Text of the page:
This classic column was originally published March 11, 2000.
Whether living longer is good or bad was the subject of a conference of scientists, social philosophers and theologians in Philadelphia recently. I hadn’t realized there was any question about it. I was surprised at how many people attending didn’t approve of efforts being made by science and medicine to prolong our lives.
“The finitude of human life is a blessing for every individual whether he knows it or not,” said Dr. Leon Kass of the University of Chicago. I know death is not a blessing. It may be good in Dr. Kass’ mind but it doesn’t appeal to me at all. He’s 60 years old. I’d like to hear him say he doesn’t favor longer life when he’s 80. Life may seem long to someone young looking at the vast expanse of years ahead, but it looks short to anyone my age looking back.
“Where did it all go?” is the question people my age ask. “How did I get so old so quick?” At age 80, I’m clearly not ready to go. Life is good and I’ve never enjoyed my work, my friends and my family more.
Some of the professional religious people at the conference argued that a person should be able to satisfy all his ambitions in a life 80 years long. I’m not dissatisfied with my accomplishments, but I’m still ambitious and still have dreams of doing a lot more.
No one wants to live to be very old with a mind and body that are used up and no longer anything like what they once were. Scientists seem to think they can lengthen life in a good and natural way that would provide 50 or 100 more healthy and happy years.
Scientists say there are two ways that life might be extended. One would be to find a cure for the diseases that kill us, like cancer, and the other would be to work on the basic process by which aging takes place in the human body and change that.
If they can work it out so that human beings regularly live to be 150 or 200 years old, I hope they do it soon because I’d like to get in on it. My old college roommate used to worry that they’d find a cure for cancer the day after he died of it, and I feel the same about a longer life. I don’t want them to discover how to do it after I’m gone.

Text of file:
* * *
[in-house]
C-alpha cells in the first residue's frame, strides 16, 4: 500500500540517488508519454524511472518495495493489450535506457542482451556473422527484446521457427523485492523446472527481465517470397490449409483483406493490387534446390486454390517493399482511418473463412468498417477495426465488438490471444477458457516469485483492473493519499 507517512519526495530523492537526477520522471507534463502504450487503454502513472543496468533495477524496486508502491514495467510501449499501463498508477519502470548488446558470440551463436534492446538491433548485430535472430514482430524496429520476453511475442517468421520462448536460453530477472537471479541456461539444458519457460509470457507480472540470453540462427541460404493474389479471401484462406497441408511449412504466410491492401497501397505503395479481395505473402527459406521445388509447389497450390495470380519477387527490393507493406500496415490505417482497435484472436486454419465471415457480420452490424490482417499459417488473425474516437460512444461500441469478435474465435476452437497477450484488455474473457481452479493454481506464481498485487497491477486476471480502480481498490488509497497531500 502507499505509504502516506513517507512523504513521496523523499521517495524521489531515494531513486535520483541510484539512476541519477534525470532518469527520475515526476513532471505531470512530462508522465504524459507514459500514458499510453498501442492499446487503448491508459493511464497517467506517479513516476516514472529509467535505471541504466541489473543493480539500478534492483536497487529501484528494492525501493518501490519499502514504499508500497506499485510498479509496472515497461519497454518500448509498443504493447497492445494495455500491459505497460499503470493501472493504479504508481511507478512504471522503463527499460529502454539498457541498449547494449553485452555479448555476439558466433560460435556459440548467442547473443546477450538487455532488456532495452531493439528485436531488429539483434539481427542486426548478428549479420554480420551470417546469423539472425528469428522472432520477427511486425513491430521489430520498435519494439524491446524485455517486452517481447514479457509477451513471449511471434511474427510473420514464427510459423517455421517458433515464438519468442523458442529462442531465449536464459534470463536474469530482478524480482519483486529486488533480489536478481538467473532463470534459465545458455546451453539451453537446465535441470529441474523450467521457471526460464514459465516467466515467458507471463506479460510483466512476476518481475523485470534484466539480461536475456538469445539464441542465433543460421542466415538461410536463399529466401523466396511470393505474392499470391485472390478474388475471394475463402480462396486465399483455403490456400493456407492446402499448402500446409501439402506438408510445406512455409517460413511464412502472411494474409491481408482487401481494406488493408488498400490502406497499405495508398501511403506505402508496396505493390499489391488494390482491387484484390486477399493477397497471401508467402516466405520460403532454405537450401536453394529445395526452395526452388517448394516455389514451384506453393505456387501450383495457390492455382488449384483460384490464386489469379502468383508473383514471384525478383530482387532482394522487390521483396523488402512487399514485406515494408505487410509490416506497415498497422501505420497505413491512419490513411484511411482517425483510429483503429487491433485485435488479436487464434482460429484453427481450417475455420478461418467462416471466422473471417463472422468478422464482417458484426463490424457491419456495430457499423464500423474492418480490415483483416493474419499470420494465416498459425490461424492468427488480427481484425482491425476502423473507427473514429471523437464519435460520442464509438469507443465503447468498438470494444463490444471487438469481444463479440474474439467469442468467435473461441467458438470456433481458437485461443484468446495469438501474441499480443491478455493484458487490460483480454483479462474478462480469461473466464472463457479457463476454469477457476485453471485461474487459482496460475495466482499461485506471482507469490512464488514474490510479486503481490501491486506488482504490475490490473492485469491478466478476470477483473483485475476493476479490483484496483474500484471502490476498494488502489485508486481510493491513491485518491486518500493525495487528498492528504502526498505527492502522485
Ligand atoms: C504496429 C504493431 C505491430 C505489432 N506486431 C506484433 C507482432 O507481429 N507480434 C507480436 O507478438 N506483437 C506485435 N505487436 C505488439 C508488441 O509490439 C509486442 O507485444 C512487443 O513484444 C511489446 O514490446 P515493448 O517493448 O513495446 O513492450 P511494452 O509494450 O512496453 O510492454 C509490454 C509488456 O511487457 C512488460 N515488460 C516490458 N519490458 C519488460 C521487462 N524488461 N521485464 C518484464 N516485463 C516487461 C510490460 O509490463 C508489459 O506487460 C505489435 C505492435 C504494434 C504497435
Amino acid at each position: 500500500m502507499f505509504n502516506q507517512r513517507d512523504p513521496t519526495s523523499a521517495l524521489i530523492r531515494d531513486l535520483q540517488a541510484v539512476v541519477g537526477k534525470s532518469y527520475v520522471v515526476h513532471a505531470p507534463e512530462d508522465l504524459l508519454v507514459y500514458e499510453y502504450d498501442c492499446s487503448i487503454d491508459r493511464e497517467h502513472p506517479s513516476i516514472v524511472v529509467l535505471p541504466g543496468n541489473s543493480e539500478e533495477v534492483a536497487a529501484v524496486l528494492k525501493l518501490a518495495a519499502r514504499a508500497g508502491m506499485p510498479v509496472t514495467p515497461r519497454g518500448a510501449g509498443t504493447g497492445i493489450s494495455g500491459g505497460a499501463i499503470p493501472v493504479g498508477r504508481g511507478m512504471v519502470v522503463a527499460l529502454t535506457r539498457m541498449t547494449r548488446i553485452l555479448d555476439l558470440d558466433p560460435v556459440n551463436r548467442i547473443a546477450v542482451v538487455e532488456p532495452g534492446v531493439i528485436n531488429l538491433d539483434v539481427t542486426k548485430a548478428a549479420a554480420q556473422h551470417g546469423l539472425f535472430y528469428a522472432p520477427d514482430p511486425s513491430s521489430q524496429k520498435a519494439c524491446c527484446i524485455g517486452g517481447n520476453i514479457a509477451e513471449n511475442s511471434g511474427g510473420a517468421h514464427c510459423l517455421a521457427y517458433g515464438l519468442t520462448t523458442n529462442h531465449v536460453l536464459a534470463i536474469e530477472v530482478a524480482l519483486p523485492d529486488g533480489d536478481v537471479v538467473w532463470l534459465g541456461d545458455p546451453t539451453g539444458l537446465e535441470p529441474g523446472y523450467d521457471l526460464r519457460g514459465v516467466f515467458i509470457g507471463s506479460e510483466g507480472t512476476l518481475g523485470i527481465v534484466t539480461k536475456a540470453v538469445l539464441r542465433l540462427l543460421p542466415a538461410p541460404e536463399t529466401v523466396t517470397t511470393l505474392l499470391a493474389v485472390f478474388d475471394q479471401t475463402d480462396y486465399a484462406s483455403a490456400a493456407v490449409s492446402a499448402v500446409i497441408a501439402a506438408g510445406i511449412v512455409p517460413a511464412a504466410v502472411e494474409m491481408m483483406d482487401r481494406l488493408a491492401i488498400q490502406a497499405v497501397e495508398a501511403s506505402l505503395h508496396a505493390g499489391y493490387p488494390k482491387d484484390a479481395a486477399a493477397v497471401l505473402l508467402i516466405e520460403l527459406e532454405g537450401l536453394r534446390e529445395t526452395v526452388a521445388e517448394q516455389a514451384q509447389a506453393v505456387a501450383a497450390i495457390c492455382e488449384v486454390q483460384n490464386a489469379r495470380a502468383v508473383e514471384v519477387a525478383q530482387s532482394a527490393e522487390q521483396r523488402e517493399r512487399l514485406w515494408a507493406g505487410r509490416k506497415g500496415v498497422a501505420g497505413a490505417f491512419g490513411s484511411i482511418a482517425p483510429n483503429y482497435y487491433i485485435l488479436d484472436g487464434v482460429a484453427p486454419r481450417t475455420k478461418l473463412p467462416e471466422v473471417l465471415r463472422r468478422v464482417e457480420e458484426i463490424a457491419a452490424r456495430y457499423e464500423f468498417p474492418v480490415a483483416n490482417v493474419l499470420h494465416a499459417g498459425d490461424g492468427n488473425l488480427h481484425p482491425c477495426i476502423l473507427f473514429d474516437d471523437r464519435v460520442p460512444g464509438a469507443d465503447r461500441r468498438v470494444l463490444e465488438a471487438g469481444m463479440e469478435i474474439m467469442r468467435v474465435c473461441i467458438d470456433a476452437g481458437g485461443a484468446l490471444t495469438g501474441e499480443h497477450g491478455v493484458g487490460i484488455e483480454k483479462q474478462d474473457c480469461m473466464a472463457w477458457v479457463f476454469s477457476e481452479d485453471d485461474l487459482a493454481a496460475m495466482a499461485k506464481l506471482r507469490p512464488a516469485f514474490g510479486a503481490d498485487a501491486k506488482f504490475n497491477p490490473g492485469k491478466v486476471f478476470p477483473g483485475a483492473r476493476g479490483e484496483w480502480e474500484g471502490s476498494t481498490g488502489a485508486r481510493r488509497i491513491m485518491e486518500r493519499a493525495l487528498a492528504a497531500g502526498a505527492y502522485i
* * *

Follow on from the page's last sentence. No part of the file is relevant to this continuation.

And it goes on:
Religious leaders who favor the death penalty but oppose a person’s right to have a doctor-assisted suicide when they have a painful, incurable disease have a problem with logic, it seems to me. They often take the position that a doctor-assisted death is interfering with God’s will. Some people at the conference took the position that lengthening life is also circumventing the will of God.
None of those theological arguments make sense to me because you could just as easily say that taking an aspirin or getting treatment from a doctor to cure a disease is interfering with God’s will.
The fact is, whether theologians think it’s right or not, whether they want it to happen or not, we’ll find a way to live longer. It’s inevitable that science will extend the useful life of man and, to me, it’s a great thing. As soon as you hear about a lot of people who’d prefer to die young, let me know. There aren’t many of them, and if life wasn’t so wonderful, we wouldn’t all cling so desperately to the last days of it.
This classic column was originally published March 11, 2000.
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